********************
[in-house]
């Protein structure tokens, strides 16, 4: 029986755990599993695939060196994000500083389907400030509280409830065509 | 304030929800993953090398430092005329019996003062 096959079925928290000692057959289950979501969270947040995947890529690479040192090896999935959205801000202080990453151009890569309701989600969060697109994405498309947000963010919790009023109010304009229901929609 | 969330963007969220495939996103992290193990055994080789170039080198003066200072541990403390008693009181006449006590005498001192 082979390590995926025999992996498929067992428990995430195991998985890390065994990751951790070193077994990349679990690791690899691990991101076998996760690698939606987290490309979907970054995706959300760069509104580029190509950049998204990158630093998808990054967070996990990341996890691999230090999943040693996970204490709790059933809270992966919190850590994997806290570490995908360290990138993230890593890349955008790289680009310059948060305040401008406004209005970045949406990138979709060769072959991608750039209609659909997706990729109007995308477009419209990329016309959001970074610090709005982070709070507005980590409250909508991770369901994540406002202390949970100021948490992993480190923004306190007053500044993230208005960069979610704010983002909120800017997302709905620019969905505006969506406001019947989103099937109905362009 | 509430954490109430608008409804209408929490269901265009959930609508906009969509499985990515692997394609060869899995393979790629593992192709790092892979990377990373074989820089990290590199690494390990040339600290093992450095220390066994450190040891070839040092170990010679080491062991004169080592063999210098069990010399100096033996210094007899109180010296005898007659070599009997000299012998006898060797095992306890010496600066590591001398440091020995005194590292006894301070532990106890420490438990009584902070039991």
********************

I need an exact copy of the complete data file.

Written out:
[in-house]
């Protein structure tokens, strides 16, 4: 029986755990599993695939060196994000500083389907400030509280409830065509 | 304030929800993953090398430092005329019996003062 096959079925928290000692057959289950979501969270947040995947890529690479040192090896999935959205801000202080990453151009890569309701989600969060697109994405498309947000963010919790009023109010304009229901929609 | 969330963007969220495939996103992290193990055994080789170039080198003066200072541990403390008693009181006449006590005498001192 082979390590995926025999992996498929067992428990995430195991998985890390065994990751951790070193077994990349679990690791690899691990991101076998996760690698939606987290490309979907970054995706959300760069509104580029190509950049998204990158630093998808990054967070996990990341996890691999230090999943040693996970204490709790059933809270992966919190850590994997806290570490995908360290990138993230890593890349955008790289680009310059948060305040401008406004209005970045949406990138979709060769072959991608750039209609659909997706990729109007995308477009419209990329016309959001970074610090709005982070709070507005980590409250909508991770369901994540406002202390949970100021948490992993480190923004306190007053500044993230208005960069979610704010983002909120800017997302709905620019969905505006969506406001019947989103099937109905362009 | 509430954490109430608008409804209408929490269901265009959930609508906009969509499985990515692997394609060869899995393979790629593992192709790092892979990377990373074989820089990290590199690494390990040339600290093992450095220390066994450190040891070839040092170990010679080491062991004169080592063999210098069990010399100096033996210094007899109180010296005898007659070599009997000299012998006898060797095992306890010496600066590591001398440091020995005194590292006894301070532990106890420490438990009584902070039991």